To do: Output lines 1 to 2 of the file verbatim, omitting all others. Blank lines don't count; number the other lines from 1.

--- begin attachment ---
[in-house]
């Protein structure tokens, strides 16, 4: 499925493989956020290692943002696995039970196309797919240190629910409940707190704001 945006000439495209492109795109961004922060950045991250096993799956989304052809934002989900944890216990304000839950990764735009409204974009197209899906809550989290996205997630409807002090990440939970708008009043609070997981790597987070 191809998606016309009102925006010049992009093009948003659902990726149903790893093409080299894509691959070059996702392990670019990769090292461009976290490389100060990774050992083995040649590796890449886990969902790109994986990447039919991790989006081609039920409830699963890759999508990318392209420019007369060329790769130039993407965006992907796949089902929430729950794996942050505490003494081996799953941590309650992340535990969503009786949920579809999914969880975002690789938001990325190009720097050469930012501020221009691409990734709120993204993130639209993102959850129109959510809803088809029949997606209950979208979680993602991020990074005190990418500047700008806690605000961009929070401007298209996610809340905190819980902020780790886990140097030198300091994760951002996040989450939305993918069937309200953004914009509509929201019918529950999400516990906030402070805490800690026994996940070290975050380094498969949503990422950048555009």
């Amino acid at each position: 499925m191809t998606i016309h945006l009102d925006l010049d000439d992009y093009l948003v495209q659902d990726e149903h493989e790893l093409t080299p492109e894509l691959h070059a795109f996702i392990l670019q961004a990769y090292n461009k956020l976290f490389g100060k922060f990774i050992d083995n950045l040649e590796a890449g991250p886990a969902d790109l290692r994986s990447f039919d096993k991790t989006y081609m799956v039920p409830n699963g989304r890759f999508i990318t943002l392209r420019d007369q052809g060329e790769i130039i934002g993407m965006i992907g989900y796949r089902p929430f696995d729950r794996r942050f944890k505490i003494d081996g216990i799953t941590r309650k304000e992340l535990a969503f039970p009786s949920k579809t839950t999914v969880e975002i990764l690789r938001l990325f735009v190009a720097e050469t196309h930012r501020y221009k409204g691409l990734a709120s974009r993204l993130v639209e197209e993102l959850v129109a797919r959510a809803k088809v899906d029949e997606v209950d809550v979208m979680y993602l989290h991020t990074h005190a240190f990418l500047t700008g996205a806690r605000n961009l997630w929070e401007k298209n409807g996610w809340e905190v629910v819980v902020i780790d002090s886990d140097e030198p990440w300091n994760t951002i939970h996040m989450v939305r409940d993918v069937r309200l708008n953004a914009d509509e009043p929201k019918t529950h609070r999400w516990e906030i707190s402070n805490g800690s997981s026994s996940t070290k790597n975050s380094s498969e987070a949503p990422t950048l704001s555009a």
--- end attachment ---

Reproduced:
[in-house]
């Protein structure tokens, strides 16, 4: 499925493989956020290692943002696995039970196309797919240190629910409940707190704001 945006000439495209492109795109961004922060950045991250096993799956989304052809934002989900944890216990304000839950990764735009409204974009197209899906809550989290996205997630409807002090990440939970708008009043609070997981790597987070 191809998606016309009102925006010049992009093009948003659902990726149903790893093409080299894509691959070059996702392990670019990769090292461009976290490389100060990774050992083995040649590796890449886990969902790109994986990447039919991790989006081609039920409830699963890759999508990318392209420019007369060329790769130039993407965006992907796949089902929430729950794996942050505490003494081996799953941590309650992340535990969503009786949920579809999914969880975002690789938001990325190009720097050469930012501020221009691409990734709120993204993130639209993102959850129109959510809803088809029949997606209950979208979680993602991020990074005190990418500047700008806690605000961009929070401007298209996610809340905190819980902020780790886990140097030198300091994760951002996040989450939305993918069937309200953004914009509509929201019918529950999400516990906030402070805490800690026994996940070290975050380094498969949503990422950048555009």